A B-47 leaving Homestead AFB blew its tires during takeoff, crashing the plane into an uninhabited area only 3,800 feet from the end of the runway. The B-47 was ferrying a weapon and nuclear capsule. The weapon burned for five hours before it was cooled with water, but the weapon was intact. Even after two low intensity explosions, half the weapon was still intact. Everything was recovered and accounted for.

11. January 31, 1958 – “Overseas Base”

A B-47 with a weapon in strike configuration was making a simulated takeoff during an exercise when its rear wheel casting failed, causing the tail to hit the runway and a rupture to the fuel tank. The resulting fire burned for seven hours. Firemen fought the fire for ten minutes, then had to evacuate the area. There was no high explosive detonation but the area was contaminated after the crash, which was cleared after the wreckage was cleared.

12. February 5, 1958 – Savannah River, Georgia

A B-47 on a simulated combat mission out of Homestead AFB, Florida collided in mid-air with an F-86 Sabre near Savannah, Georgia at 3:30 am. The bomber tried three times to land at Hunter AFB, Georgia with the weapon on board but could not slow down enough to land safely. A nuclear detonation wasn’t possible because the nuclear capsule wasn’t on board the aircraft, but the high explosive detonation would still have done a lot of damage to the base. The weapon was instead jettisoned into nearby Wassaw Sound from 7,200 feet. it didn’t detonate and the weapon was never found.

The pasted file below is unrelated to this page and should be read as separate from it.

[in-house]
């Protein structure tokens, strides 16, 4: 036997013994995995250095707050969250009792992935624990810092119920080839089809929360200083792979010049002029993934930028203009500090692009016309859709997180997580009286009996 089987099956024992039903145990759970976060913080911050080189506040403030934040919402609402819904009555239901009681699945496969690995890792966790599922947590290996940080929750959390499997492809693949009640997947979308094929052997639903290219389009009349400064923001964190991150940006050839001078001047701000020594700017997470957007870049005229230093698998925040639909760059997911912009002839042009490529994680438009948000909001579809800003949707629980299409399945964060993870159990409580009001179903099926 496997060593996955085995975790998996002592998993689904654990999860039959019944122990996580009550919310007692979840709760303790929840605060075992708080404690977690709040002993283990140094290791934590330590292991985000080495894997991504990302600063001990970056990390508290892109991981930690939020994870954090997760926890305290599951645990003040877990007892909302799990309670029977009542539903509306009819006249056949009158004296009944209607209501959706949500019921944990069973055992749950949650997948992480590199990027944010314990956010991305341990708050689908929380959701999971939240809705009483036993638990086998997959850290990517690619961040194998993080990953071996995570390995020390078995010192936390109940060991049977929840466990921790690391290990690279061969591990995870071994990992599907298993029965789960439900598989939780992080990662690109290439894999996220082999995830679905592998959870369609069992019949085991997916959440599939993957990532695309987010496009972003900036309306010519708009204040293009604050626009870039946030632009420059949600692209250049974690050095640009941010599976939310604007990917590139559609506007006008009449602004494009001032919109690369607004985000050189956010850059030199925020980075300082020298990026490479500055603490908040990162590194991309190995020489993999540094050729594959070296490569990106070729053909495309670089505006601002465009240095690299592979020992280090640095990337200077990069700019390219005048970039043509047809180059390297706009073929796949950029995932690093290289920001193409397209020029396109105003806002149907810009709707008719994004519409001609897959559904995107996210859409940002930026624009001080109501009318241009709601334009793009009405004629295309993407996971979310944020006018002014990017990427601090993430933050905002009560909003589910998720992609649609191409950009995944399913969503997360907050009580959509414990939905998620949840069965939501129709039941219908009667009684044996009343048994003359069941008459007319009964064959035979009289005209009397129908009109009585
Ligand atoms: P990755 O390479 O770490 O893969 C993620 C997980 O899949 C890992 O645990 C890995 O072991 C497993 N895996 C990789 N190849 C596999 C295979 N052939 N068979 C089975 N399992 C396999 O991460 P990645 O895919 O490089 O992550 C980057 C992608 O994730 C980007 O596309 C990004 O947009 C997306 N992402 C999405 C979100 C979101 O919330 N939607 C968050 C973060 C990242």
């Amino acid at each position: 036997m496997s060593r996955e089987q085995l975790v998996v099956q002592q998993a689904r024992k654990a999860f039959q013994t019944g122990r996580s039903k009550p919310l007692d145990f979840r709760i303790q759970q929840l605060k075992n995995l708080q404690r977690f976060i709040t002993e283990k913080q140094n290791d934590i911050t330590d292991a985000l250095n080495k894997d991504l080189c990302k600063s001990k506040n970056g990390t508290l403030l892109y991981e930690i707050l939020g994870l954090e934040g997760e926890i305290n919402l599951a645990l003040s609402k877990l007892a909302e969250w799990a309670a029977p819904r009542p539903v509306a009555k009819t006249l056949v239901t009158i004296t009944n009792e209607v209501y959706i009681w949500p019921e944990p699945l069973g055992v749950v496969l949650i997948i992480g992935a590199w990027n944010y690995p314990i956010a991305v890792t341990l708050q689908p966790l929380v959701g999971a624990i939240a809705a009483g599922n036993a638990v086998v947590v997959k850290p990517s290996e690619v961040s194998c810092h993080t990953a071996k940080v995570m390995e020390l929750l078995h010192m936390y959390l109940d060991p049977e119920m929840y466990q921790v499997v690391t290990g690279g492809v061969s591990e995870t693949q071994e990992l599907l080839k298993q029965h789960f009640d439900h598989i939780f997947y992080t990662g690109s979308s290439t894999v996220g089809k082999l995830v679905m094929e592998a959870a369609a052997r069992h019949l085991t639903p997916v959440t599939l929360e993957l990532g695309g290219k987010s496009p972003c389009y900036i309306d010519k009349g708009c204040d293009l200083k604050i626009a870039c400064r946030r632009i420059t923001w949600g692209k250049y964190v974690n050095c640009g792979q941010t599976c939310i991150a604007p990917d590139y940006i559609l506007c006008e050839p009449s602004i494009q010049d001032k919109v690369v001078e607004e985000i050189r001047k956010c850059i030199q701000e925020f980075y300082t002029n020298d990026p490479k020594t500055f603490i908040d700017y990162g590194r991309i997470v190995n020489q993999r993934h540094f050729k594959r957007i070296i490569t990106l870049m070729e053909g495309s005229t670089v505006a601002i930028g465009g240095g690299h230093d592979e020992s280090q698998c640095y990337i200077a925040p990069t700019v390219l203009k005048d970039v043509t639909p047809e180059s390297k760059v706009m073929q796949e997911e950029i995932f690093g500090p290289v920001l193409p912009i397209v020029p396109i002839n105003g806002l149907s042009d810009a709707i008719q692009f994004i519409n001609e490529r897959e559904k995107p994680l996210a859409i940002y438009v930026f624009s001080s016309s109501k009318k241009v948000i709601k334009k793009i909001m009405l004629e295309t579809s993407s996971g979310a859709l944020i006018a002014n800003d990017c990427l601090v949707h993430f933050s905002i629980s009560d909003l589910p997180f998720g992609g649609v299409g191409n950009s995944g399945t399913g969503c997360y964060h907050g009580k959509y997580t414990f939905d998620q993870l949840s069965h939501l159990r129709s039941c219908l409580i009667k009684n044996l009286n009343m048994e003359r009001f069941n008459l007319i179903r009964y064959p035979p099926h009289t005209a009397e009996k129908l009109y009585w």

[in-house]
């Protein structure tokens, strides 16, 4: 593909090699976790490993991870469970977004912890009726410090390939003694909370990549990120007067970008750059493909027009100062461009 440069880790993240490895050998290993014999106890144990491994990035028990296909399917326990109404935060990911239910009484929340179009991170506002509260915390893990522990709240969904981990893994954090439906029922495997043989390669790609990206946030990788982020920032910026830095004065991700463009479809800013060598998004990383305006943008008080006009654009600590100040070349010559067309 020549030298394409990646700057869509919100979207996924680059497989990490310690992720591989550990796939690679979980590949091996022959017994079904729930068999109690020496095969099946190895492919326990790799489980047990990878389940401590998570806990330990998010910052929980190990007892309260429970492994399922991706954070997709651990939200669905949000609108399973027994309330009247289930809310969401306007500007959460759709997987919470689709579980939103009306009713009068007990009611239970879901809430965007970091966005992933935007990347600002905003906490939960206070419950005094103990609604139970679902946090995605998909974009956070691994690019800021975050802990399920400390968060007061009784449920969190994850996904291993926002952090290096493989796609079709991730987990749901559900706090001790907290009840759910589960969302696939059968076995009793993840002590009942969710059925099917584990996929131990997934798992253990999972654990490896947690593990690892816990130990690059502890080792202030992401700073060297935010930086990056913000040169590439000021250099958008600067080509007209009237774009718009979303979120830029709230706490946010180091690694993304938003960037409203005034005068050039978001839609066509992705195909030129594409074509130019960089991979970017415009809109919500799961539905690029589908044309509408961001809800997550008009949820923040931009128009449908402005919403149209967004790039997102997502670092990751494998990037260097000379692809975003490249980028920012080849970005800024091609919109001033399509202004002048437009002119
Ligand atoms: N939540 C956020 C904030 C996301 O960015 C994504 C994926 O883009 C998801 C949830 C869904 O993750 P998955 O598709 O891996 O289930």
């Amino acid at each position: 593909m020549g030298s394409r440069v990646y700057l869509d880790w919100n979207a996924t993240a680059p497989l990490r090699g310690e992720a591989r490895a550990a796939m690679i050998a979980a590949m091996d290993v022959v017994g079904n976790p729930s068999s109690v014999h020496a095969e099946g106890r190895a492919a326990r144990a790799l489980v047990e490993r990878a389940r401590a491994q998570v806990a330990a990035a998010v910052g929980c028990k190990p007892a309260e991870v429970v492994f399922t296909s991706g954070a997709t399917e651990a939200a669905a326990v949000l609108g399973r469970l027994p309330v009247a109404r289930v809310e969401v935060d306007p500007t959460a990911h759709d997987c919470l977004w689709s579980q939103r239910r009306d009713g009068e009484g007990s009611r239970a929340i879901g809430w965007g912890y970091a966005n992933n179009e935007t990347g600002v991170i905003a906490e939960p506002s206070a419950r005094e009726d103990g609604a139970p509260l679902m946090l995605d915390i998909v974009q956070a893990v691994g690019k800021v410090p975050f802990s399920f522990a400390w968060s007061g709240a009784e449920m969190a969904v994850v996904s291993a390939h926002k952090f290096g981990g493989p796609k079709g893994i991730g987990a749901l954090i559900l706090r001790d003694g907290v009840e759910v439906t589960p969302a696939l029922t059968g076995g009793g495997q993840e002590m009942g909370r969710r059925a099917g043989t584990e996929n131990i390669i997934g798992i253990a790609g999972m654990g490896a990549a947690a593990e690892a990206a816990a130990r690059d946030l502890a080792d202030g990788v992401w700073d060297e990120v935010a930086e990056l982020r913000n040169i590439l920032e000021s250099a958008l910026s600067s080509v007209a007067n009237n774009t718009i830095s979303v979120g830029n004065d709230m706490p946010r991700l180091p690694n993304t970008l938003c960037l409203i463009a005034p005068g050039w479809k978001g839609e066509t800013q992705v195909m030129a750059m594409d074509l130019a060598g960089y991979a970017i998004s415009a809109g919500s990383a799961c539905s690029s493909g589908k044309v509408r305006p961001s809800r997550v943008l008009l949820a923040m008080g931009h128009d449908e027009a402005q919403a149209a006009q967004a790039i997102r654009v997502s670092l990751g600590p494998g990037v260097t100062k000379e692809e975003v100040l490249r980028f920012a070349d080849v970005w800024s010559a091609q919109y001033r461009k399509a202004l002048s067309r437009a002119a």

These colorized photos show a new side of World War II
I wonder if Chief Brody has any suggestions for finding it.

13. March 11, 1958 – Florence, South Carolina

In late afternoon, four B-47s took off from Hunter AFB, GA en route to an overseas base. When they leveled off at 15,000 feet, one of them accidentally dropped its nuclear weapon into a field 6.5 miles from Florence, South Carolina — detonating the high explosive on impact — then returned to base. The nuclear capsule was not aboard the aircraft.

14. November 4, 1958 – Dyess AFB, Texas

A B-47 caught fire on takeoff, with three crew members successfully ejecting and one killed on impact from 1,500 feet. The high explosive detonated on impact, creating a crater 35 feet in diameter and six feet deep. Nuclear material was recovered near the crash site.

15. November 26, 1958 – Chennault AFB, Louisiana

A B-47 caught fire on the ground with a nuclear weapon on board. The fire destroyed the weapon and contaminated the aircraft wreckage.

16. January 18, 1959 – “Pacific Base”